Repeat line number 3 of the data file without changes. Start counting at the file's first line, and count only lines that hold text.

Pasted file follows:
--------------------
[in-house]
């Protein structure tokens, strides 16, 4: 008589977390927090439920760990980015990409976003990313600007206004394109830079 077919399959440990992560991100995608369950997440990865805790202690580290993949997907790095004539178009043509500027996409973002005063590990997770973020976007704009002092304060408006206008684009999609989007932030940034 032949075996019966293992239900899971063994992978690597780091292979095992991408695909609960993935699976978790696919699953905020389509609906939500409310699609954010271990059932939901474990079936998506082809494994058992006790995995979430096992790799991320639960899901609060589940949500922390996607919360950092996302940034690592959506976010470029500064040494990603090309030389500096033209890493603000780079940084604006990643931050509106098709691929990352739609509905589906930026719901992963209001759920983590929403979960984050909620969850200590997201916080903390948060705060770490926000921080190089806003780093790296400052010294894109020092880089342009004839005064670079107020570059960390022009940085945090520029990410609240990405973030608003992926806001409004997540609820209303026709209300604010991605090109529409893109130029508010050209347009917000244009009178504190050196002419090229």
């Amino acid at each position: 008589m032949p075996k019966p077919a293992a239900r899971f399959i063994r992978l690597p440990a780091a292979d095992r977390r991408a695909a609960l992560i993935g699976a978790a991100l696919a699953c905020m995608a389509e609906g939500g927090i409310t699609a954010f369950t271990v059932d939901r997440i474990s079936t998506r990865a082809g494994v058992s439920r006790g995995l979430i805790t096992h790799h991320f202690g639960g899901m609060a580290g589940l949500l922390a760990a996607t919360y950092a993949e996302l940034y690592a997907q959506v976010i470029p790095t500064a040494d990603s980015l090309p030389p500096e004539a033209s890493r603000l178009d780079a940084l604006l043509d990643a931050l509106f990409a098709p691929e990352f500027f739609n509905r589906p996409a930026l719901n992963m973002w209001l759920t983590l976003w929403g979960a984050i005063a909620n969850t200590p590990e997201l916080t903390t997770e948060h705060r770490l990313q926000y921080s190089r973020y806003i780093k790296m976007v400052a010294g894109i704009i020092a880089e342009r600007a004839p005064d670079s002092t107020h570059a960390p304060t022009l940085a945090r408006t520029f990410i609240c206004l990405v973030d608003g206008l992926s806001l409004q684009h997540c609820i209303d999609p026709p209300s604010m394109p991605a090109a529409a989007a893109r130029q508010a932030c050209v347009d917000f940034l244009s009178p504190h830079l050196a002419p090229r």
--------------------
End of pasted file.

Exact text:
């Amino acid at each position: 008589m032949p075996k019966p077919a293992a239900r899971f399959i063994r992978l690597p440990a780091a292979d095992r977390r991408a695909a609960l992560i993935g699976a978790a991100l696919a699953c905020m995608a389509e609906g939500g927090i409310t699609a954010f369950t271990v059932d939901r997440i474990s079936t998506r990865a082809g494994v058992s439920r006790g995995l979430i805790t096992h790799h991320f202690g639960g899901m609060a580290g589940l949500l922390a760990a996607t919360y950092a993949e996302l940034y690592a997907q959506v976010i470029p790095t500064a040494d990603s980015l090309p030389p500096e004539a033209s890493r603000l178009d780079a940084l604006l043509d990643a931050l509106f990409a098709p691929e990352f500027f739609n509905r589906p996409a930026l719901n992963m973002w209001l759920t983590l976003w929403g979960a984050i005063a909620n969850t200590p590990e997201l916080t903390t997770e948060h705060r770490l990313q926000y921080s190089r973020y806003i780093k790296m976007v400052a010294g894109i704009i020092a880089e342009r600007a004839p005064d670079s002092t107020h570059a960390p304060t022009l940085a945090r408006t520029f990410i609240c206004l990405v973030d608003g206008l992926s806001l409004q684009h997540c609820i209303d999609p026709p209300s604010m394109p991605a090109a529409a989007a893109r130029q508010a932030c050209v347009d917000f940034l244009s009178p504190h830079l050196a002419p090229r």